These 4 things will much more often than not escalate the situation to a physical level that neither you nor your attacker can control any more.  This is why it is critical to listen and respond based on the emotional triggers the words create in the moment.  Not to say that asserting yourself isn’t sometimes a tactical response that may work in certain cases but more often than not, taking an aggressive or assertive approach will escalate the situation.  This needs to be felt out in the moment.

In terms of pre-emptive striking, it is always more favorable to ‘load the dice’ in your favor prior to striking.  Always remember that force must parallel danger, do not do in a scenario what you would not do in reality.

Whatever you do, do not memorize key phrases.  You don't want to have contrived replies, the last thing you want to do is 'act'. The situation will dictate the response based on the 4 rules/concepts. Spontaneous improvisation moment to moment based on the unfolding of the events is critical in order not to come across as 'fake', 'bluffing' or acting. The most common mistake martial artists often make is to try to fit the situation/predicament to their strategies rather than finding an appropriate strategy to the situation/predicament. We have a saying at our school that goes "Do what needs to be done when it is called upon".

Step 6Do not undermine the startle to flinch response (Inspired by Tony Blauer's SPEAR concept).  The primary physical portion of the assault is critical to your understanding of what works when and why.  During this step of the scenario, providing you (the defender) haven’t gone pre-emptive, the exploration of the instinctive protective reflexive response is paramount to minimize the time frame between the startle to flinch response and your retaliatory arsenal. 

That’s the bridge between maximizing perception time and minimizing reaction time.  There are far too many outside stimulus distractions that will prevent you from focusing solely on the danger at hand (your opponent/attacker) such as bystanders, your friends, your opponent’s friends, obscure or misinterpreted body language, auditory distortions, visual cues, etc.  Taking your eyes off your opponent for even a fraction of a second can and will often result in a ‘sucker punch’ or attack you just didn’t see coming.  If you maintain postural integrity (the Passive Stance) then you will maximize in protection of your centerline as well as your startle to flinch mechanism.

There has been much confusion regarding the startle to flinch mechanism. One cannot modify a flinch or choose when or how to flinch.  The startle to flinch mechanism is an autonomic one that is not cognitively controlled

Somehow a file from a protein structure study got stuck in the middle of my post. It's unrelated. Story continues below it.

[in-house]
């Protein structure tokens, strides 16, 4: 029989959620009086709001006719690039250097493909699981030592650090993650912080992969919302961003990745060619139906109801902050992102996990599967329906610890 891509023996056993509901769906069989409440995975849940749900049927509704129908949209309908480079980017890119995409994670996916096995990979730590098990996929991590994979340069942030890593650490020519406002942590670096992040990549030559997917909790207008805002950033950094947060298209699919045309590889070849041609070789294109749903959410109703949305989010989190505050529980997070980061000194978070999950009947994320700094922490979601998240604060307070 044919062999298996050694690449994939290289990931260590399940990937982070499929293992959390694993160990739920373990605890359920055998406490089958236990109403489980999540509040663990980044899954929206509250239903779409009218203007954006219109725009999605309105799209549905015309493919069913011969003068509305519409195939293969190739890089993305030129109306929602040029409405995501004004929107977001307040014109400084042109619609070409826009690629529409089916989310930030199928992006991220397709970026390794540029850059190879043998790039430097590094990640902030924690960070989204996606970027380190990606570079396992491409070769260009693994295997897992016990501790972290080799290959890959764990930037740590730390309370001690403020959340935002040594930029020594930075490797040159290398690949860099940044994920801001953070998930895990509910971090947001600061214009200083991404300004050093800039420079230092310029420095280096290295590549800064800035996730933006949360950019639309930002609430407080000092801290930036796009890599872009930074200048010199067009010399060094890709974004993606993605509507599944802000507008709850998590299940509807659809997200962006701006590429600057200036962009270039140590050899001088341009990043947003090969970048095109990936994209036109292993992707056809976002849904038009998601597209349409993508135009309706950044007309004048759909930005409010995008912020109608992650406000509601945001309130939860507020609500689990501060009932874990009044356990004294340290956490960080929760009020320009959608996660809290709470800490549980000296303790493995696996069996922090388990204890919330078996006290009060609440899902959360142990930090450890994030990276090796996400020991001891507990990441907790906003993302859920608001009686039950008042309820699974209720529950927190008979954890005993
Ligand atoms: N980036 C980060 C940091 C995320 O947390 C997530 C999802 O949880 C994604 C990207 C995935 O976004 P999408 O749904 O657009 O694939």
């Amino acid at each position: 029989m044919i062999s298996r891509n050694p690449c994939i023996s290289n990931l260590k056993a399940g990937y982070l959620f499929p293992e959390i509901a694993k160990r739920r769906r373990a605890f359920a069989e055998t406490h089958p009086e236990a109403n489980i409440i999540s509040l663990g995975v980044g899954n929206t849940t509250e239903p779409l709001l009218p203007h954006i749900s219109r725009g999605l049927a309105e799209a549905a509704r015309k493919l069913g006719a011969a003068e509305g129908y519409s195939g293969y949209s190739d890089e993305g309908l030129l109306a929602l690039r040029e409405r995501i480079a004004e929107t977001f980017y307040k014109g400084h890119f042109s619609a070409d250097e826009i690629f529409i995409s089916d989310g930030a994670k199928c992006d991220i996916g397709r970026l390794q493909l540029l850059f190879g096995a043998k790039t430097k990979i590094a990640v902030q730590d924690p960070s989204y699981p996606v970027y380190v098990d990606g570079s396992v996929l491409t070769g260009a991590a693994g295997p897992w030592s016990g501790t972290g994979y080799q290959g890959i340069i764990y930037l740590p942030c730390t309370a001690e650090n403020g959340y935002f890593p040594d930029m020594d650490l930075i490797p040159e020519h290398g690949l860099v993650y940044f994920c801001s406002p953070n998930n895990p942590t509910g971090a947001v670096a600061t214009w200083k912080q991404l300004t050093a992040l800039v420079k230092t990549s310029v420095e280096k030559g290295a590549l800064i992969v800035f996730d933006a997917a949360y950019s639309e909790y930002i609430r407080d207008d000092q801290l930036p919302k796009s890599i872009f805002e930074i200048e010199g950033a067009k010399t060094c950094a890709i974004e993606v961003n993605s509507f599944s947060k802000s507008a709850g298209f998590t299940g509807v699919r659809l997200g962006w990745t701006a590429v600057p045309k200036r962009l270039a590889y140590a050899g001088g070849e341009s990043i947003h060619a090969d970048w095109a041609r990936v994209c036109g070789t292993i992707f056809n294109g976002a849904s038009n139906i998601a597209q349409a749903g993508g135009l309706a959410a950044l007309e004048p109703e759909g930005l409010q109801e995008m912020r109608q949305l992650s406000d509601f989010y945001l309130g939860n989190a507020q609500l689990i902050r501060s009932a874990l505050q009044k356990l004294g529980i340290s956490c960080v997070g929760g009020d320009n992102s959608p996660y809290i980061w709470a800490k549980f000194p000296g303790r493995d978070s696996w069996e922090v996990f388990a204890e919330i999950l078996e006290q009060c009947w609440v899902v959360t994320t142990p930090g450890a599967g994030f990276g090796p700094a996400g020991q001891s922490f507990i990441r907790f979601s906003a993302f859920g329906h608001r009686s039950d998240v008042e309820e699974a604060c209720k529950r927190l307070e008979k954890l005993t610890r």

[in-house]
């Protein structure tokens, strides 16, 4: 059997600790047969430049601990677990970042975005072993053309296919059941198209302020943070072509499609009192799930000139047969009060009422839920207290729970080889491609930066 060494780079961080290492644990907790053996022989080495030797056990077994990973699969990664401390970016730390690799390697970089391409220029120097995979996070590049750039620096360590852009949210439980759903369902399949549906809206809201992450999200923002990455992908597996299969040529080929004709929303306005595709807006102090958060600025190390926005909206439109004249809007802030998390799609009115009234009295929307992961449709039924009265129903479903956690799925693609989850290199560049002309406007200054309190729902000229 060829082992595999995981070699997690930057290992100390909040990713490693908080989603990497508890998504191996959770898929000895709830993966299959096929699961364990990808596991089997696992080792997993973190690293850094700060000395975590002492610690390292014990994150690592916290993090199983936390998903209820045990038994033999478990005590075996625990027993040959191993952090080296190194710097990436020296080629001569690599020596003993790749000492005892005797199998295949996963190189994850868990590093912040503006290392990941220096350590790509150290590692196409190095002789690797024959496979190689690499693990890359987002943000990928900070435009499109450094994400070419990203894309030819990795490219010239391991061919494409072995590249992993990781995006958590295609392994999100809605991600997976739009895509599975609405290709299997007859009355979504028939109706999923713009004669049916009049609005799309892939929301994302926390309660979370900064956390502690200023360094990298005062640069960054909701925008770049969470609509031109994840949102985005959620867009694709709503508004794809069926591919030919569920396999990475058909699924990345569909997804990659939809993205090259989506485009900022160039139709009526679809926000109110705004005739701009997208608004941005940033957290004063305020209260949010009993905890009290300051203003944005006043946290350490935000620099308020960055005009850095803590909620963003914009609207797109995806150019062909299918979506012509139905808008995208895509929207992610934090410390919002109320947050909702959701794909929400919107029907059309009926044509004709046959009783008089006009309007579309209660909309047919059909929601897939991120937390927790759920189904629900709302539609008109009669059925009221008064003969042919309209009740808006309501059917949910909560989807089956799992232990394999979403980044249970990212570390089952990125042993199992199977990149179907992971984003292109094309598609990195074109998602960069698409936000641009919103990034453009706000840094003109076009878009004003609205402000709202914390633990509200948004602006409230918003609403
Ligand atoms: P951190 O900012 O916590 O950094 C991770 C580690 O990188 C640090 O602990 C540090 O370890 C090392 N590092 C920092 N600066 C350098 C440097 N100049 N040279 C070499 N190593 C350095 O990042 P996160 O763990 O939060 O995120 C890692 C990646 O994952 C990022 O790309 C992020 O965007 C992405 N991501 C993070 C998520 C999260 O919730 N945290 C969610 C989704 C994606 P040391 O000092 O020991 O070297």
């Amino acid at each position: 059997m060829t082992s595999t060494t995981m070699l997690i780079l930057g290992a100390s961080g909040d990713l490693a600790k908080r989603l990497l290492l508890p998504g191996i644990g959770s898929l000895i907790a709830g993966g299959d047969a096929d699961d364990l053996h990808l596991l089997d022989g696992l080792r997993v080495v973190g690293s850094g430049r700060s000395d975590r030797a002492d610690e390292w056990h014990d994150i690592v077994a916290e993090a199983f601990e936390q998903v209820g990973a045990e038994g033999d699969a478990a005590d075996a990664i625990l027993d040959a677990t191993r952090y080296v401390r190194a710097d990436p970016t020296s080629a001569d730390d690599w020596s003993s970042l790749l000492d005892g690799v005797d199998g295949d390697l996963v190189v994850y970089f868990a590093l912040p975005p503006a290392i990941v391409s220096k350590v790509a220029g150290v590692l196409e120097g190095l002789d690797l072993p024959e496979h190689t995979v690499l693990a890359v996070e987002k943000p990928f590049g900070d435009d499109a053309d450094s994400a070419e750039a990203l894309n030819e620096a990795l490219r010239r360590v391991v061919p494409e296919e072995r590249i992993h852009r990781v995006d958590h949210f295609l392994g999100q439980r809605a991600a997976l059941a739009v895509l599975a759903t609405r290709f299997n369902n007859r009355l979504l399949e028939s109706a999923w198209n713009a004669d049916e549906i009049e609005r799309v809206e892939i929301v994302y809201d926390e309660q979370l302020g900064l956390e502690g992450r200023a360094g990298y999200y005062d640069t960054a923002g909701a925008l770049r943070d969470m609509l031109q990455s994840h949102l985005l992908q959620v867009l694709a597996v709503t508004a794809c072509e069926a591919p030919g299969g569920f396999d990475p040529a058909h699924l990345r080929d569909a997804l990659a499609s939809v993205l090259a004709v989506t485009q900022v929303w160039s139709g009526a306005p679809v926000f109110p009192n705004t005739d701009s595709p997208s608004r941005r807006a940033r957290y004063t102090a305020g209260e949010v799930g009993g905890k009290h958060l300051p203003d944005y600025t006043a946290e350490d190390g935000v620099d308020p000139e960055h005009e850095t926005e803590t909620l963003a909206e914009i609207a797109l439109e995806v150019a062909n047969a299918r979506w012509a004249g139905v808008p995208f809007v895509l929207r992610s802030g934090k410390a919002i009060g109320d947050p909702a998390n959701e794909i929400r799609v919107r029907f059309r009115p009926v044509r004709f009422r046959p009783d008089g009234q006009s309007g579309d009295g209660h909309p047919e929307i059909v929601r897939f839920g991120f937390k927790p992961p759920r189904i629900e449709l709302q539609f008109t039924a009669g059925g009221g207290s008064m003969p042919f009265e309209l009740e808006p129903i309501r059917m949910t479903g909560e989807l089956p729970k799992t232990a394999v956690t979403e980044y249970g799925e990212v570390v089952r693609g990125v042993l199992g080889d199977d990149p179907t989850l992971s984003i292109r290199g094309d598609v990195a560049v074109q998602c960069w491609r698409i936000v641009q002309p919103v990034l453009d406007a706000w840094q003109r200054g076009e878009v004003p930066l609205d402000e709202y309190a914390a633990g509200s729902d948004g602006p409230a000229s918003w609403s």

A flinch is an involuntary reflexive response to a sudden and unexpected stimulus which involves flexion of most skeletal muscles and a variety of visceral reactions - so neither you nor I can dictate its trigger; only a stimulus that is introduced too quickly will trigger it. The startle response or flinch occurs in two phases: an initial surprise response and then a more affected tightening. It is sustaining this latter part of the response that results in so much chronic tension. Studies found that they could somewhat control the effect of the second part once the flinch occurs, but not the first. The flinch response is just buried too deeply in the instinctive machinery of the nervous system to be affected.

So the key is in minimizing the time frame between the flinch and the counter attack. If we attempt to perform a 'technical' response or ideal technique it leaves too much room for mistakes due to variable error. There aren't really any ideal or 'works every time' techniques, the situation will dictate the response based on behavior, emotional inertia, natural postures in the moment, mind set, etc.
Step 7: No consent, alive fighting.  The next step is to work the physical portion of the scenario from beginning to end using Senshido’s 5 Principles of Physical Retaliation and the Shredder™ as an offensive base.  Both participants should be in some protective gear (A plexi-glass head gear, groin cup/protector) in order to experience real energy, resistance and contact so that you understand the most important aspects of no consent training in order to acid test your skills and determine what works, what doesn’t and the most practical approaches.

Hope you enjoyed this 3 part article.